At this stage, you have lots of HIV in your blood. As a result, itâs easy for you to spread the virus to another person. If you find out youâve got an acute HIV infection, itâs a good idea to start treatment right away to get the infection under control.
How Can You Tell If You Have Hiv
The only way to know for sure if you have HIV is to get tested. You cant rely on symptoms to tell whether you have HIV.
Knowing your HIV status gives you powerful information so you can take steps to keep yourself and your partner healthy:
- If you test positive, you can take medicine to treat HIV. People with HIV who take HIV medicine as prescribed and get and keep an undetectable viral load can live long and healthy lives and will not transmit HIV to their HIV-negative partners through sex. An undetectable viral load is a level of HIV in the blood so low that it cant be detected in a standard lab test.
- If you test negative, you have more HIV prevention tools available today than ever before, like pre-exposure prophylaxis , medicine people at risk for HIV take to prevent getting HIV from sex or injection drug use, and post-exposure prophylaxis , HIV medicine taken within 72 hours after a possible exposure to prevent the virus from taking hold.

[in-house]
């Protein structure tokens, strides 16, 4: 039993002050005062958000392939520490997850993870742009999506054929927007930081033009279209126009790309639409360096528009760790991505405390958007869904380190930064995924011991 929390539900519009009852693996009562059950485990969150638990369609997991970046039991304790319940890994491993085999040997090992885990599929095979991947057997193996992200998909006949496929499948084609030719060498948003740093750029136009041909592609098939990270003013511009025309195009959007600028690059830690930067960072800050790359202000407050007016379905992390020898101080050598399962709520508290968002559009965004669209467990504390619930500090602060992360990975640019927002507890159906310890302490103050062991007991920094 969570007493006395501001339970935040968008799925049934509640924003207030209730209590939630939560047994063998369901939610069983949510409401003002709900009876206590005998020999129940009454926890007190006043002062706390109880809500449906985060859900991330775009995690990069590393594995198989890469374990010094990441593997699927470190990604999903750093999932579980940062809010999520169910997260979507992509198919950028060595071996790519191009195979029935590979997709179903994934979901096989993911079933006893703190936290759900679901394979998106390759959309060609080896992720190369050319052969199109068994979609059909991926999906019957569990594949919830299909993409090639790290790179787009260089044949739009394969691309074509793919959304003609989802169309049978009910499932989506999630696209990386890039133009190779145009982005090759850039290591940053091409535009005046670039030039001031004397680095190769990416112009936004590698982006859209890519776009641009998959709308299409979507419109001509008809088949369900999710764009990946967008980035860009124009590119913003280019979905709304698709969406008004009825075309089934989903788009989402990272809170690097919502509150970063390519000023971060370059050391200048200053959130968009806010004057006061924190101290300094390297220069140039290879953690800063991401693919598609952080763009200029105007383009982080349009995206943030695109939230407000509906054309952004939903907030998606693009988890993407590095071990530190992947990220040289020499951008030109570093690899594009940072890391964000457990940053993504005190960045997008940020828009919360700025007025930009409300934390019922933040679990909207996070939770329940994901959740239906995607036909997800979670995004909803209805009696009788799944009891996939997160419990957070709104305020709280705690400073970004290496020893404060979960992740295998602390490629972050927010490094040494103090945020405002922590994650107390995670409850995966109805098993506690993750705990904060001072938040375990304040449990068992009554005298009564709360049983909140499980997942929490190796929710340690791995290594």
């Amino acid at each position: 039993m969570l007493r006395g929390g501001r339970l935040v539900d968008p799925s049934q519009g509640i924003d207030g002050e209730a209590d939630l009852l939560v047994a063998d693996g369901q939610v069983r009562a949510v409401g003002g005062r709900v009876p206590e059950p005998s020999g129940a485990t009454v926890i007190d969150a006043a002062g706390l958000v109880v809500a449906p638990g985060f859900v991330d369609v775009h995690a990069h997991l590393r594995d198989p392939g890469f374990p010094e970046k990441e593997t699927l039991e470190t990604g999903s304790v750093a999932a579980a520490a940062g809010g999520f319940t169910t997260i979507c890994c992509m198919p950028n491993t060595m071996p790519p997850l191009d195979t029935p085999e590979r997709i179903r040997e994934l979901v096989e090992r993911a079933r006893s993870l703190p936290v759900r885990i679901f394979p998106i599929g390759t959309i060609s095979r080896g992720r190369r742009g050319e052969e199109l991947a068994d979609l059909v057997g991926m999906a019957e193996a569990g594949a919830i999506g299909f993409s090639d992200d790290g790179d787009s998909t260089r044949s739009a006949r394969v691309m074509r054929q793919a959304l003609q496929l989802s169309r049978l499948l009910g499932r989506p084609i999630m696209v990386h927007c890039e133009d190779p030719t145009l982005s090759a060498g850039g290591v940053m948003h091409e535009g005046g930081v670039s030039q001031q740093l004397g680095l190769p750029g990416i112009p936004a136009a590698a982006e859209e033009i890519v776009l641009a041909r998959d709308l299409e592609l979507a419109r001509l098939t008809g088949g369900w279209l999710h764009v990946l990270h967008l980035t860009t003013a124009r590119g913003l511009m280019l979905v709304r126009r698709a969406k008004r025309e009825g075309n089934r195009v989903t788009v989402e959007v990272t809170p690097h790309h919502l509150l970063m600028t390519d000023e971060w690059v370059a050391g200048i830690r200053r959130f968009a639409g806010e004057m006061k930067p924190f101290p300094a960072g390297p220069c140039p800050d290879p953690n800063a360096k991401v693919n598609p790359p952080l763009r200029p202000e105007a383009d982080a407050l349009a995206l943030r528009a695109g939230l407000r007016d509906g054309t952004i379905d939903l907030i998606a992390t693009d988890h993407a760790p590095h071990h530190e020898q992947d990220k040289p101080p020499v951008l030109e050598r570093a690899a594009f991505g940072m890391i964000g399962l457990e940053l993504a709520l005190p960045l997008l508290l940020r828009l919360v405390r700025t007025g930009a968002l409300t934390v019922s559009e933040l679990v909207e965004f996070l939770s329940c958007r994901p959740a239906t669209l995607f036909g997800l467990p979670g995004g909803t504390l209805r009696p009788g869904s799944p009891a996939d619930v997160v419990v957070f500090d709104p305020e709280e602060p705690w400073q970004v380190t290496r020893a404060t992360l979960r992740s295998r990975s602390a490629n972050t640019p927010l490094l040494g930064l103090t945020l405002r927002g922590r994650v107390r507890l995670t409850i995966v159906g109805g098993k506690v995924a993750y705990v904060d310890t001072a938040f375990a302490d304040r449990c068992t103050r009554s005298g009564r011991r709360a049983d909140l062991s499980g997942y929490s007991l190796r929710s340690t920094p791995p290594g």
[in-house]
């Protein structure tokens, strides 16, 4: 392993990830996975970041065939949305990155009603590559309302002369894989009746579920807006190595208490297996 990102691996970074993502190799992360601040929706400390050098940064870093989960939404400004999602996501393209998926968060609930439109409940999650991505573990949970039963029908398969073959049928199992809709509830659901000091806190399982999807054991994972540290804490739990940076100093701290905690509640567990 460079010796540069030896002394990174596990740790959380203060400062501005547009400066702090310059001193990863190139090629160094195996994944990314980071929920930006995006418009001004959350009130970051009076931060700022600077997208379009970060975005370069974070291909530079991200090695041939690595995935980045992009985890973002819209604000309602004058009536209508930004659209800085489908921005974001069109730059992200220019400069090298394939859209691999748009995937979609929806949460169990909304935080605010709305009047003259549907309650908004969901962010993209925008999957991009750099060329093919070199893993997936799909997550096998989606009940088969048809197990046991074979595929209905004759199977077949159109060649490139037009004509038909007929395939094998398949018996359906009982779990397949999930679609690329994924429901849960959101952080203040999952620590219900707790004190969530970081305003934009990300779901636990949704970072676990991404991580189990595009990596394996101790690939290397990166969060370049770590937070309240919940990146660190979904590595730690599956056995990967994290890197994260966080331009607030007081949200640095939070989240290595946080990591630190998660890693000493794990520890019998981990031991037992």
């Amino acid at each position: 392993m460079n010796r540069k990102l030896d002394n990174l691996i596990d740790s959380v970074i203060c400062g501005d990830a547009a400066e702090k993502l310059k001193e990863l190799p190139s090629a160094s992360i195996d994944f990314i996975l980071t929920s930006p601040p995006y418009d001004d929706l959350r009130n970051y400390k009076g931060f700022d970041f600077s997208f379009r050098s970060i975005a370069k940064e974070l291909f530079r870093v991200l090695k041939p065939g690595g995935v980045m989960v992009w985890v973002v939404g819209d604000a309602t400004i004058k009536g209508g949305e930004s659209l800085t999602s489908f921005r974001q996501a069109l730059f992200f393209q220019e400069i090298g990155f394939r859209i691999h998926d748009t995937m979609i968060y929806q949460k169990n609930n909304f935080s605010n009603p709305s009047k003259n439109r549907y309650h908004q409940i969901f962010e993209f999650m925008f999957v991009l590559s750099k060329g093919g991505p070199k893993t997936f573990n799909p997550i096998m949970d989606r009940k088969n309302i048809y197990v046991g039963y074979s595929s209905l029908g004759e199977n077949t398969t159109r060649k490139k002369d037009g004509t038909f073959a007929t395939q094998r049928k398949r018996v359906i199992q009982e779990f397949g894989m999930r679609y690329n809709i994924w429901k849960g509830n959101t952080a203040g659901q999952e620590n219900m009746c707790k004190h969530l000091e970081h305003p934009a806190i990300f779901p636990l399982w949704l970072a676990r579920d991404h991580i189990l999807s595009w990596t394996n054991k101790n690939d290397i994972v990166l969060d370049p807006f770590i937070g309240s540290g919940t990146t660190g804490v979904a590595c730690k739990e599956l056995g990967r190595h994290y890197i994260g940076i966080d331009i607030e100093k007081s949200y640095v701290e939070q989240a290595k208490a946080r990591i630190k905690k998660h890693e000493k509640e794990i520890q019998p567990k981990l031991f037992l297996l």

- If you are pregnant, you should be tested for HIV so that you can begin treatment if you’re HIV-positive. If you have HIV and take HIV medicine as prescribed throughout your pregnancy and childbirth and give HIV medicine to your baby for 4 to 6 weeks after giving birth, your risk of transmitting HIV to your baby can be less than 1%. HIV medicine will protect your own health as well.
Use the HIV Services Locator to find an HIV testing site near you.
Also Check: Monthly Yeast Infections Before Period
What Are The Symptoms Of Hiv
Not everyone will have identical symptoms because it depends on the person and what stage of the disease they are in.
There are three stages of human immunodeficiency virus . Each stage has a unique set of symptoms. These include the following
Stage 1: Acute HIV infection
This stage starts around two to four weeks after getting HIV. The symptoms are similar to those of the flu, which last for a week or two. Symptoms include the following
How Do You Know If Chronic Hiv Has Progressed To Aids
Your doctor can tell by doing a blood test of your CD4 immune cells. A count of less than 200 cells/mm3 means you have AIDS. Certain opportunistic infections may also be enough to diagnose this third stage of the illness.